Robert is a staff writer for the Sustainable Development category of Justmeans, and a long-time business consultant and author with a knack for writing about difficult topics in a friendly, down-to-earth style. He has been a senior consultant for Hill and Knowlton Public Relations, editor of monthly newsletters on finance, investing, and management, a book publisher, and founder of two non-prof...
Financial Incentives for Sustainable Development
Although some have expired, a great many government tax incentives, credits and other financial rewards are still available for homeowners who wish to install some form of green energy system in their principal residence.*
These incentives are intended both to stimulate economic activity and reflect society's growing recognition of the potential dangers and problems caused by global climate change, dependence on foreign oil supplies, and other impending changes in our energy economy. Governments at the federal, state, and local levels are trying to incentivize their residents to install so-called "green" technology that does a better job of utilizing renewable energy sources and/or being more efficient in its use of energy, regardless of its source.
That's why today homeowners are today surrounded by a massive system of subsidies that provide tangible encouragement for them to buy, and for manufacturers to make available, a wide variety of sustainable technologies. While critics say these subsidies are growing too fast and distorting the economy, that's nothing new, since the petroleum industry has long benefited by large scale systems of subsidies, incentives, and giveaways that have made oil and plastics seem far more "affordable" than they would if the total cost of their extraction and manufacture, and the resulting need for environmental clean-up, were included in their prices.
But some of these "green" subsidies are about to expire, and for political rather than practical reasons they may not be renewed. That's is why you might want to go over the list of what's available in your town, and consider whether they make sustainable and efficient energy systems the right choice for your home and your family.
Your calculations, of course, should include not only the cash involved from the subsidies and incentives, but also the energy savings a new system will produce over its lifetime, as well as any intangible benefits you'll enjoy simply from knowing that your home is part of the energy solution, rather than part of the world's energy problem.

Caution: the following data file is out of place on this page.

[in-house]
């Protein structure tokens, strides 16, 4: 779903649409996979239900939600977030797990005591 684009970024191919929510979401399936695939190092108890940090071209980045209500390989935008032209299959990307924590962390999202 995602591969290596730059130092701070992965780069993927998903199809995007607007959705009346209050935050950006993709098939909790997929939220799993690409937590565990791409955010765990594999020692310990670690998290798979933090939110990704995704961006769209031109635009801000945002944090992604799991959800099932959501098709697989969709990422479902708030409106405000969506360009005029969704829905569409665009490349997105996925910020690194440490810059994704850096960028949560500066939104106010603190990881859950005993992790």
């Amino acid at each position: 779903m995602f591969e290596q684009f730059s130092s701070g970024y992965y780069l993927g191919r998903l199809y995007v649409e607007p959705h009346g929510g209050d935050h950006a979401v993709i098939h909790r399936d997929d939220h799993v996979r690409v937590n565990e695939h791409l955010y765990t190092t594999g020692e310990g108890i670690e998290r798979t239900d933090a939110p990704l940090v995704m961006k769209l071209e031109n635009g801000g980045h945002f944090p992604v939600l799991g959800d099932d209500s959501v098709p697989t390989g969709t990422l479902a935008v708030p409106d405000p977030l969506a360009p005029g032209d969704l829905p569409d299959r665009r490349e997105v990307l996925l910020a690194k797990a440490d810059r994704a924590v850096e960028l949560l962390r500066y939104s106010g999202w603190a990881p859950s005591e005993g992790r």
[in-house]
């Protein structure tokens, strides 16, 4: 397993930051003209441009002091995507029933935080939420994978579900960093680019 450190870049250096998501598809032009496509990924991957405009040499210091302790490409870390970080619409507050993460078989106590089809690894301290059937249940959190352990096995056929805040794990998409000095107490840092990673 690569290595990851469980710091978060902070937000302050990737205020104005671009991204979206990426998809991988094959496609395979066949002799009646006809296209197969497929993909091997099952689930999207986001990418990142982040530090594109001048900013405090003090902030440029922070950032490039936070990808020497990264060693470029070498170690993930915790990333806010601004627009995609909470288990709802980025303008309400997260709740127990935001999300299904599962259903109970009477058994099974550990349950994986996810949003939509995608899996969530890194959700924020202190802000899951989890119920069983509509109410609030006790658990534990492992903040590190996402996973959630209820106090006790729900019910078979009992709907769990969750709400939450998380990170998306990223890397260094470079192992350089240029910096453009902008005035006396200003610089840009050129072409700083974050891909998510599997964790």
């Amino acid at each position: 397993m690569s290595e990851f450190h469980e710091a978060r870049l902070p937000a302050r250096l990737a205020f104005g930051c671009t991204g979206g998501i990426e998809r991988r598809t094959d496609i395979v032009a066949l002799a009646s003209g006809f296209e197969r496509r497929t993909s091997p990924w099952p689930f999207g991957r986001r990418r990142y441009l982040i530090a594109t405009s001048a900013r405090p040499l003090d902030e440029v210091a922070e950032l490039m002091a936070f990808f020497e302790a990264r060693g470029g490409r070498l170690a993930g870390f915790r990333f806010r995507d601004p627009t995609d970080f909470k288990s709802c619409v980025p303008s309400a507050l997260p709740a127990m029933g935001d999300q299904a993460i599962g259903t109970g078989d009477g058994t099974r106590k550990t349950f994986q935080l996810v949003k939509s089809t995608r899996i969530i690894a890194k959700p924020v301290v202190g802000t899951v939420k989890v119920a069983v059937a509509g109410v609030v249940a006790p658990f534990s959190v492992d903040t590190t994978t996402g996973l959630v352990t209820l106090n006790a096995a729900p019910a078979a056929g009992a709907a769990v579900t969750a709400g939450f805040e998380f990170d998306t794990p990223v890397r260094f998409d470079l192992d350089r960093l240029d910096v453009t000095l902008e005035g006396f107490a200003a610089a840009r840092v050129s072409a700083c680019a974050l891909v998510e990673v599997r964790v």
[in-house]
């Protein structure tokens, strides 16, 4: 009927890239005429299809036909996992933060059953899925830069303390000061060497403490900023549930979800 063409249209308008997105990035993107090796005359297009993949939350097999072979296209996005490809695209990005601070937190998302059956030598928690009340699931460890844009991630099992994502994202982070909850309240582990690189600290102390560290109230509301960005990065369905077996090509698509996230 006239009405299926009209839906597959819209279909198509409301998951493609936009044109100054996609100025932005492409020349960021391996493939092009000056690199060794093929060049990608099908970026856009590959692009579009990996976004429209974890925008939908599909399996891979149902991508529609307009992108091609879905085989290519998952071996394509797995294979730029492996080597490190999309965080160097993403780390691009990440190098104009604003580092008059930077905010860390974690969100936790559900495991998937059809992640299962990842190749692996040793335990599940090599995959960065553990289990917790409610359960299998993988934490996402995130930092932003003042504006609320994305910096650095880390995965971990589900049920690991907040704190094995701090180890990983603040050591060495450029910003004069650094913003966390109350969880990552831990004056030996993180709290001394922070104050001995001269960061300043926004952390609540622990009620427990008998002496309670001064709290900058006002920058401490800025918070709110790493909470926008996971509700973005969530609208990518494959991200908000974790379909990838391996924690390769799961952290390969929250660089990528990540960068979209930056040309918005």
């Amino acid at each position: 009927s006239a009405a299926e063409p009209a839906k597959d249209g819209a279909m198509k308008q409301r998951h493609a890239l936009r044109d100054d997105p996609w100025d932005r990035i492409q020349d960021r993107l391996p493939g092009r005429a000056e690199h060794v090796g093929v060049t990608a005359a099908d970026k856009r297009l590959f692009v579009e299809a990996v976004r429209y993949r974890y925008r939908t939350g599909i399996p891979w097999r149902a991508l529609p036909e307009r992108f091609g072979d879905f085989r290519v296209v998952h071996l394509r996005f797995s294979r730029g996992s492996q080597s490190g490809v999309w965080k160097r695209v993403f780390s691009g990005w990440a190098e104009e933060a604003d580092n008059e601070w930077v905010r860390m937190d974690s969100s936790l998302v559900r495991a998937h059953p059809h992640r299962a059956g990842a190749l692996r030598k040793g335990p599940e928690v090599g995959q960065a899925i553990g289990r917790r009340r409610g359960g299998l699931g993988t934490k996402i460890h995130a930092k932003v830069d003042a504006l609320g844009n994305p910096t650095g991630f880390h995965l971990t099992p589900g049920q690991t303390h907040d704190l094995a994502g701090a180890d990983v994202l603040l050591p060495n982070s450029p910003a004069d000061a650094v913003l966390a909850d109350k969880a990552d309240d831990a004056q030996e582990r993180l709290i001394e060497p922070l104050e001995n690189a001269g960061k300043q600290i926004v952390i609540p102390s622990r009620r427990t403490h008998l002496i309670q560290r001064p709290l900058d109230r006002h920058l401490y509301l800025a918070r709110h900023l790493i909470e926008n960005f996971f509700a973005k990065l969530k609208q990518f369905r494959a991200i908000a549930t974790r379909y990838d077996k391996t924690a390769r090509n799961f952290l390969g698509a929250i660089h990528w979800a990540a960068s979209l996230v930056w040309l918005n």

Generally, the federal government is still giving tax credits for weatherization and alternative energy systems -- such as energy-efficient doors, windows, skylights, insulation, roofing, HVAC systems, water heaters, and even biomass stoves -- in the amount of 30% of your cost, up to a maximum tax credit of $1,500. You can usually get the same 30%-of-purchase-price tax credit, but with no upper limit, on new residential solar electricity, wind turbines and geothermal heat pumps that you install.
State and local governments, and local utility companies, sometimes kick in even more for the same energy-efficient investment.
The other good news is that any energy conservation subsidies you may receive from public utilities, whether directly or indirectly, are not taxed as income, increasing the benefit even further.
For details of what's available to you, visit DSIRE, the Database of State Incentives for Renewables & Efficiency. It's a comprehensive source of information on state, local, utility and federal incentives and policies that promote renewable energy and energy efficiency. Funded by the U.S. Department of Energy, DSIRE is an ongoing project of the N.C. Solar Center and the Interstate Renewable Energy Council.
More later ...
Photo credit: DSIRE
(*Your "principal residence" is the home where you live most of the time. It must be located within the United States, and can be a house, houseboat, mobile home, cooperative apartment, condominium, or a manufactured home. Temporary absence from this home due to illness, education, business, military service, vacation, or other special circumstance does not invalidlate your claim to the home being your principal residence.)